Fatigue in MSA · 1 • What is fatigue? Page 1 • Recognising fatigue Page 1 • What causes...

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Transcript of Fatigue in MSA · 1 • What is fatigue? Page 1 • Recognising fatigue Page 1 • What causes...

  • 1

    • What is fatigue? Page 1

    • Recognising fatigue Page 1

    • What causes fatigue Page 2

    • Managing fatigue Page 2

    • Further support Page 3

    Fatigue in MSA We know that fatigue is a symptom that affects a lot of people living with MSA, it is therefore important to look at ways of managing this. This short factsheet has been put together to help people with MSA identify and manage difficulties with fatigue. Occupational Therapists are good at assessing fatigue and working with all the multi-disciplinary team (MDT) to help manage the problems.

    What is fatigue?

    Fatigue can present itself as an overwhelming sense of tiredness, lack of energy and feeling of exhaustion and is different from the sense of tiredness people without MSA experience. Fatigue can have a significant effect on a person’s ability to deal with day to day activities. Fatigue can also affect the person’s cognitive ability, speech, wellbeing, relationships and mood.

    Recognising fatigue

    If you feel you may be affected by fatigue, a useful way to check is to see if you have six or more of these symptoms:

    • Diminished energy, or increased need to rest, disproportionate to any recent change in activity level

    • Feelings of general weakness or limb heaviness

    • Diminished concentration or attention

    • Decreased motivation or interest to engage in usual activity

    • Insomnia (little sleep) or hypersomnia (excessive sleep)

    • Experience of sleep as un-refreshing or un-restorative

    • It takes a real effort to get going or get on with a task

    • Overwhelming emotions around feeling fatigued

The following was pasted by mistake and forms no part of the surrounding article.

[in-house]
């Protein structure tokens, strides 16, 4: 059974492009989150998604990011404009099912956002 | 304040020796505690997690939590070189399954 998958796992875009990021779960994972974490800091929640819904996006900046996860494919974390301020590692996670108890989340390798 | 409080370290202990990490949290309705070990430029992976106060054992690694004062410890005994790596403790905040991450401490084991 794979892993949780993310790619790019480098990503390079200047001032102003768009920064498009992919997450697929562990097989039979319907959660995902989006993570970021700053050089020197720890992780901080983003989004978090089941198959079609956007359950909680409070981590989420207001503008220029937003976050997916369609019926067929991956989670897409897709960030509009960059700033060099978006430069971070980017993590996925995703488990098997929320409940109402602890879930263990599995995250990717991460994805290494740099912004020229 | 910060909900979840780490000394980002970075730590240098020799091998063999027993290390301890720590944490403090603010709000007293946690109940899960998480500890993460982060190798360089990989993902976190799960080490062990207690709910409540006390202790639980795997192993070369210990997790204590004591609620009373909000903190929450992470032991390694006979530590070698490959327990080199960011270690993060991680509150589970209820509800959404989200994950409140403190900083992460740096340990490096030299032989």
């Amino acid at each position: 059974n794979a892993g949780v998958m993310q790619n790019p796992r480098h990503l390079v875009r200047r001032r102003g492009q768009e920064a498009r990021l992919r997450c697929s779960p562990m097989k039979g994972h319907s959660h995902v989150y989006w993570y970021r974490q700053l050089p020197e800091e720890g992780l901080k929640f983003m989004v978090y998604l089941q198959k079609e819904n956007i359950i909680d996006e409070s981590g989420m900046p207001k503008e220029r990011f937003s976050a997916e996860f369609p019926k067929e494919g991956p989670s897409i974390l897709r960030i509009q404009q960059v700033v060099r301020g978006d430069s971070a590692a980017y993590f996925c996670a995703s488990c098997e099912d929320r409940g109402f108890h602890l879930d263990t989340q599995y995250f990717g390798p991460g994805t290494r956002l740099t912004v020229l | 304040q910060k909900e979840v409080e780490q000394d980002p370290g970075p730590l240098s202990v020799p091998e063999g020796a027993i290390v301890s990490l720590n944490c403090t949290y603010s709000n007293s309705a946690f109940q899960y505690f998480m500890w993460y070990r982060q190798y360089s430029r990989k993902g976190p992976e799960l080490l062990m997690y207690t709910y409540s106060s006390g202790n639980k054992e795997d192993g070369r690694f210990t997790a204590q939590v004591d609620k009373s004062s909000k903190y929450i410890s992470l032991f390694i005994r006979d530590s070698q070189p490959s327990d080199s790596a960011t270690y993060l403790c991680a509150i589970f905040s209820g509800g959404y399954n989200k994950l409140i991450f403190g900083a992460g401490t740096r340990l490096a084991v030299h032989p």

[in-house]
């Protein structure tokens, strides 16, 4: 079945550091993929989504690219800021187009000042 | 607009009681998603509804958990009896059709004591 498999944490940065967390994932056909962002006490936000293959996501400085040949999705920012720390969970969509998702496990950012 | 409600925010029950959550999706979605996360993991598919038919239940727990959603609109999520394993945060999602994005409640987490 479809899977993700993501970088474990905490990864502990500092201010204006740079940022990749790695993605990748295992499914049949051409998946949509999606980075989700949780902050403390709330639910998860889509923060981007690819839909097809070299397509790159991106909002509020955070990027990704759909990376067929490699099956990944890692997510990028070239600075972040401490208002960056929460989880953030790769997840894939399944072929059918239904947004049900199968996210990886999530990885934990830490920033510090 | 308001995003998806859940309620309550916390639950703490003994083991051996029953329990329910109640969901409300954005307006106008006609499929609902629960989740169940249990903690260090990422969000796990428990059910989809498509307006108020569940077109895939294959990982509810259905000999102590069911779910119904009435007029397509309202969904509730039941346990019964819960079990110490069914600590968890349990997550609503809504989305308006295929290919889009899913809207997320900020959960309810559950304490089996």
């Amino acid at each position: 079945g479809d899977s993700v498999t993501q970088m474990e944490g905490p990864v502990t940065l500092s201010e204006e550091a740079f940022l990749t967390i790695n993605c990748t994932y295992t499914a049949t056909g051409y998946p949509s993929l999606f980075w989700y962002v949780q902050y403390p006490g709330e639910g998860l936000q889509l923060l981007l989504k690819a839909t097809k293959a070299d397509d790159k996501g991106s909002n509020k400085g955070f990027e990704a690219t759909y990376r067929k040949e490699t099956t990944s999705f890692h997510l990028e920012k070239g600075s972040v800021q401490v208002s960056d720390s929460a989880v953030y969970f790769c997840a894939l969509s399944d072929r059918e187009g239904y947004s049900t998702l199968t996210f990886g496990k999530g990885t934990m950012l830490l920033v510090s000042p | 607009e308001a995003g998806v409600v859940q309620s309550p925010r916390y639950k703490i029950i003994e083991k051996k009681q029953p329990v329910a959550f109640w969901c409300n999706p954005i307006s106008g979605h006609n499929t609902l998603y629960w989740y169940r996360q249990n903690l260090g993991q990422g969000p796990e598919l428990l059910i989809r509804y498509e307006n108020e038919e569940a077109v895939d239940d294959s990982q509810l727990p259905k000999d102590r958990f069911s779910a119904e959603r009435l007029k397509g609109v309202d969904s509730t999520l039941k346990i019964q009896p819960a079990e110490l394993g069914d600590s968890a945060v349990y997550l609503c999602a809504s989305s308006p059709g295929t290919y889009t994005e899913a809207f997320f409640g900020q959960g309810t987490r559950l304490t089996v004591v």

• Feelings of problems with short term memory

    • Post-exertion malaise (feeling out-of-sorts) lasting several hours.

    What causes fatigue?

  • Fatigue in MSA


    There are numerous causes of fatigue in MSA and it is often listed as a symptom for most diseases and conditions. We don’t yet know what causes it in MSA but it is likely to be a number of factors related to your other symptoms. These fall into four general areas: physical, emotional, environmental and biological. Physical aspects Deconditioning – having MSA means a greater effort is needed to be mobile. This can lead to using muscles less, which in turn can lead to changes brought on by lack of use, which can then cause fatigue. It is important you talk to your Physiotherapist about this. Lower blood pressure – this may well cause fatigue and should be checked and treated where possible. We have a factsheet about blood pressure and dealing with postural hypotension which you can request using the contact information at the end of this factsheet.

    Sleep disturbance – sleep problems are common in MSA and addressing these can help improve your sleep which can in turn help reduce fatigue. Extra effort – this is the increased energy expenditure due to the extra effort needed to do everyday tasks e.g. washing, dressing and getting out of a chair. Emotional aspects Low Mood /Depression – this should be assessed for and treated. Low mood can lead to less motivation to be active, which can in turn lead to fatigue. Environmental aspects Lighting – poor lighting causes increased visual effort which can cause fatigue. Temperature – extreme temperatures, for example a heatwave in the UK or getting too cold in winter, can cause fatigue Noise – too much auditory stimulation can cause fatigue Biological aspects Medications – it is important to monitor if any changes in medication make fatigue worse. Make a note of any medication changes and any changes in fatigue and discuss with your GP or specialist. Infection – any infection can make MSA symptoms worse and so it is important to be aware of the risk of infection and treat infections promptly. It is very important to be aware that the lack of a high temperature does not rule out the possibility of infection.

    Managing fatigue